Gravitational waves and the slow pace of scientific revolutions

Enlarge / For years, people weren't sure if gravitational wave were a necessary product of relativity. (credit: Fermilab)

LIGO's detection of gravitational waves came almost exactly a century after Einstein had formulated his general theory of relativity and an ensuing paper mathematically describing the possibility of gravitational waves. Or at least that's the story as it was presented to the public (including by yours truly). And in some ways, it's even true.

But the reality of how relativity progressed to the point where people accepted that gravitational waves are likely to exist and could possibly be detected is considerably more complicated than the simple narrative described above. In this week's Nature Astronomy, a group of science historians lays out the full details of how we got from the dawn of relativity to the building of LIGO. And, in the process, the historians show that ideas about scientific revolutions bringing about a sudden, radical shift may sometimes miss the point.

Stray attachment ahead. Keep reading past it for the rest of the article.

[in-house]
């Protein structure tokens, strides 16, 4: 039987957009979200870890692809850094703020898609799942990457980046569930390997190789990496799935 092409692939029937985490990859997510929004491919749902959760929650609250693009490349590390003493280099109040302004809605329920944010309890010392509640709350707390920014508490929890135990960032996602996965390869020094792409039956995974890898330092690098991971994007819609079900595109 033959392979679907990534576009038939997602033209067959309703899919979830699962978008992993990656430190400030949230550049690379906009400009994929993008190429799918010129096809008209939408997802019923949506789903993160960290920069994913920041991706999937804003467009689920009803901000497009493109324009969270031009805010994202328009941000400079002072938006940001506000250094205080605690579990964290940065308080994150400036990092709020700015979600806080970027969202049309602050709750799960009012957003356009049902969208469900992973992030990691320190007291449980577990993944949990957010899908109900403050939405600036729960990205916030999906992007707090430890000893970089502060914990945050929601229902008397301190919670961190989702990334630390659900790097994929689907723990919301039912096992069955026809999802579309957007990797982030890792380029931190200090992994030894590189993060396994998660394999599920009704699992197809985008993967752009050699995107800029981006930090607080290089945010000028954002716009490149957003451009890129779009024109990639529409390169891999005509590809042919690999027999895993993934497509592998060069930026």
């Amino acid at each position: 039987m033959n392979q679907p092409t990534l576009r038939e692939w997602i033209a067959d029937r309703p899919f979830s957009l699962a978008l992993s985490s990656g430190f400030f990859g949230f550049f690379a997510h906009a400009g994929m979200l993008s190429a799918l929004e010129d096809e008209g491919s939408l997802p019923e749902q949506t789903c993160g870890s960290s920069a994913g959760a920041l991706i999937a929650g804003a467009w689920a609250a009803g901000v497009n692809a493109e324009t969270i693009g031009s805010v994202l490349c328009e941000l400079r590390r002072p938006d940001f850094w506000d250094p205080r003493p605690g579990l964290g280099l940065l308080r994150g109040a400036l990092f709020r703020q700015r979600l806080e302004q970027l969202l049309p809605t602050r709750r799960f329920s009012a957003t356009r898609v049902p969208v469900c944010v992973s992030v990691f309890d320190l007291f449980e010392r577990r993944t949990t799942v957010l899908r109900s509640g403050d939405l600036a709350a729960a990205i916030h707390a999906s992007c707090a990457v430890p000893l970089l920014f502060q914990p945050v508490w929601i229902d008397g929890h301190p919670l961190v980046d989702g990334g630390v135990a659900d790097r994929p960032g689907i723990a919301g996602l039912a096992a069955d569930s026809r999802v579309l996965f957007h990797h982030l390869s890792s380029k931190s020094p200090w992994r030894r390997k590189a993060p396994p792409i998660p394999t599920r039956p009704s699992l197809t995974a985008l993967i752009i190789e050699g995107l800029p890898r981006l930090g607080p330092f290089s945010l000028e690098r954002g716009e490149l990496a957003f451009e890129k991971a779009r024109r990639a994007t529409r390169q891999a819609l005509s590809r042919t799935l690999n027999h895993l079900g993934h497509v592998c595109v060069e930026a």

Has your paradigm shifted?

The popular conception of scientific revolutions (to the extent that it exists) was shaped by Thomas Kuhn. Kuhn described a process where data gradually pushes an existing theory into crisis, allowing nearly everyone to see it doesn't work. After a period of crisis, a revolution takes place and a new theory emerges. The theory's ability to solve all the problems that precipitated the crisis quickly draws support, and a new period of theory-driven—in Kuhn's language, "paradigm-driven"—science begins.

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